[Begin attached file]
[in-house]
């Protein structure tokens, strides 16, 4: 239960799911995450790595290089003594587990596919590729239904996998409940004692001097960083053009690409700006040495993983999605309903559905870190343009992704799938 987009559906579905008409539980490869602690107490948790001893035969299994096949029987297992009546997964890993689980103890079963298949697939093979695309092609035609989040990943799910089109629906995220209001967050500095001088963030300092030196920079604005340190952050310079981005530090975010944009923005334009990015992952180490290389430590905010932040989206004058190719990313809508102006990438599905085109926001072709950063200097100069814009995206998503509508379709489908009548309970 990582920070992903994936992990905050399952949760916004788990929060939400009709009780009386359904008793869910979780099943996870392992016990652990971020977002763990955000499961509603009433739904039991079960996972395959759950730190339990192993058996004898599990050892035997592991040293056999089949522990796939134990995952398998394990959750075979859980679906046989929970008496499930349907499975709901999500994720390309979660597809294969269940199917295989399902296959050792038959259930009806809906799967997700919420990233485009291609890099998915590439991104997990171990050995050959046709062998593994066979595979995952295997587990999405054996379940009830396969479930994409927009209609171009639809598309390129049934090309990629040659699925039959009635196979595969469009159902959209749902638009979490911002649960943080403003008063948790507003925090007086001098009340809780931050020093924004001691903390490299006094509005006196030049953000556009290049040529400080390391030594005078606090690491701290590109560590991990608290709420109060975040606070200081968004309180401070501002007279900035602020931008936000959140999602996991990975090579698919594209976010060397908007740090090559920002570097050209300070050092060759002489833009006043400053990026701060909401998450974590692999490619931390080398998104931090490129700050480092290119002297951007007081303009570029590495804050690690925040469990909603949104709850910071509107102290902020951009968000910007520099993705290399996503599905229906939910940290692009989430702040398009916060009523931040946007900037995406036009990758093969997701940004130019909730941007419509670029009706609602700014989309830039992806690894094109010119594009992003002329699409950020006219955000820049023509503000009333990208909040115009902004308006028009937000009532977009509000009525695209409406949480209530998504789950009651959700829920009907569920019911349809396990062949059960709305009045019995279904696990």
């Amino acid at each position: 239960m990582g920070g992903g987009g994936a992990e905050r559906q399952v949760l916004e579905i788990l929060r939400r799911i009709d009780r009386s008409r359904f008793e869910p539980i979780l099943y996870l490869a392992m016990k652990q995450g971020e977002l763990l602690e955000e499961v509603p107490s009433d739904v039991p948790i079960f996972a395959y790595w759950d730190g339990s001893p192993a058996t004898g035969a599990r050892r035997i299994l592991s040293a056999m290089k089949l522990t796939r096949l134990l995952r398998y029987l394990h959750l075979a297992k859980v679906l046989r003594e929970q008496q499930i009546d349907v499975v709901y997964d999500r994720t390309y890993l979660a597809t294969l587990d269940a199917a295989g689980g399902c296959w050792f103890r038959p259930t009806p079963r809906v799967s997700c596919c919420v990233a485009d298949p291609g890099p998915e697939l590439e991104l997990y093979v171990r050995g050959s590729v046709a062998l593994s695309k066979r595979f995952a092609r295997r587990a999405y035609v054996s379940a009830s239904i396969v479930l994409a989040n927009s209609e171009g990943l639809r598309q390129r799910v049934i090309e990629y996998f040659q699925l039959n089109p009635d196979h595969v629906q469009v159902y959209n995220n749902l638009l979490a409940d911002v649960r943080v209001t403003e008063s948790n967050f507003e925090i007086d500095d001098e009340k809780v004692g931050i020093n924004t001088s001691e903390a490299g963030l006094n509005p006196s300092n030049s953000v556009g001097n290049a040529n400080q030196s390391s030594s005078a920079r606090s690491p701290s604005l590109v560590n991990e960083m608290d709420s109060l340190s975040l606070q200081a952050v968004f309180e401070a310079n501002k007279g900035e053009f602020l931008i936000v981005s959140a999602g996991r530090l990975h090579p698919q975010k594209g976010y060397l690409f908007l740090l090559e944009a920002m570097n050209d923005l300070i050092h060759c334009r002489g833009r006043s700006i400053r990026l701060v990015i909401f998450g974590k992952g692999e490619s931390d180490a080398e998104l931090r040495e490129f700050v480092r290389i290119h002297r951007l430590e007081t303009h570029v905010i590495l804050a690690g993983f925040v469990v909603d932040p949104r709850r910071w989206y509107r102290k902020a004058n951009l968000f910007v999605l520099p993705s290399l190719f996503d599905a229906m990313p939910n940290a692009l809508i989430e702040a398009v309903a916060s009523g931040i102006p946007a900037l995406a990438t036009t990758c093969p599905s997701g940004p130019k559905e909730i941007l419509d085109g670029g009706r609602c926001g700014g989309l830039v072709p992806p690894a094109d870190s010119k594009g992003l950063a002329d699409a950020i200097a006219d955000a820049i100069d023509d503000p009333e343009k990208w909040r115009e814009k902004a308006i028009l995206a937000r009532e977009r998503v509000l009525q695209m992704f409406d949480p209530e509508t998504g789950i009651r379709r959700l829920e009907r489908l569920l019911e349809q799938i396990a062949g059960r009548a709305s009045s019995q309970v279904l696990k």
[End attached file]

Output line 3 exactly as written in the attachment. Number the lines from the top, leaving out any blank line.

């Amino acid at each position: 239960m990582g920070g992903g987009g994936a992990e905050r559906q399952v949760l916004e579905i788990l929060r939400r799911i009709d009780r009386s008409r359904f008793e869910p539980i979780l099943y996870l490869a392992m016990k652990q995450g971020e977002l763990l602690e955000e499961v509603p107490s009433d739904v039991p948790i079960f996972a395959y790595w759950d730190g339990s001893p192993a058996t004898g035969a599990r050892r035997i299994l592991s040293a056999m290089k089949l522990t796939r096949l134990l995952r398998y029987l394990h959750l075979a297992k859980v679906l046989r003594e929970q008496q499930i009546d349907v499975v709901y997964d999500r994720t390309y890993l979660a597809t294969l587990d269940a199917a295989g689980g399902c296959w050792f103890r038959p259930t009806p079963r809906v799967s997700c596919c919420v990233a485009d298949p291609g890099p998915e697939l590439e991104l997990y093979v171990r050995g050959s590729v046709a062998l593994s695309k066979r595979f995952a092609r295997r587990a999405y035609v054996s379940a009830s239904i396969v479930l994409a989040n927009s209609e171009g990943l639809r598309q390129r799910v049934i090309e990629y996998f040659q699925l039959n089109p009635d196979h595969v629906q469009v159902y959209n995220n749902l638009l979490a409940d911002v649960r943080v209001t403003e008063s948790n967050f507003e925090i007086d500095d001098e009340k809780v004692g931050i020093n924004t001088s001691e903390a490299g963030l006094n509005p006196s300092n030049s953000v556009g001097n290049a040529n400080q030196s390391s030594s005078a920079r606090s690491p701290s604005l590109v560590n991990e960083m608290d709420s109060l340190s975040l606070q200081a952050v968004f309180e401070a310079n501002k007279g900035e053009f602020l931008i936000v981005s959140a999602g996991r530090l990975h090579p698919q975010k594209g976010y060397l690409f908007l740090l090559e944009a920002m570097n050209d923005l300070i050092h060759c334009r002489g833009r006043s700006i400053r990026l701060v990015i909401f998450g974590k992952g692999e490619s931390d180490a080398e998104l931090r040495e490129f700050v480092r290389i290119h002297r951007l430590e007081t303009h570029v905010i590495l804050a690690g993983f925040v469990v909603d932040p949104r709850r910071w989206y509107r102290k902020a004058n951009l968000f910007v999605l520099p993705s290399l190719f996503d599905a229906m990313p939910n940290a692009l809508i989430e702040a398009v309903a916060s009523g931040i102006p946007a900037l995406a990438t036009t990758c093969p599905s997701g940004p130019k559905e909730i941007l419509d085109g670029g009706r609602c926001g700014g989309l830039v072709p992806p690894a094109d870190s010119k594009g992003l950063a002329d699409a950020i200097a006219d955000a820049i100069d023509d503000p009333e343009k990208w909040r115009e814009k902004a308006i028009l995206a937000r009532e977009r998503v509000l009525q695209m992704f409406d949480p209530e509508t998504g789950i009651r379709r959700l829920e009907r489908l569920l019911e349809q799938i396990a062949g059960r009548a709305s009045s019995q309970v279904l696990k």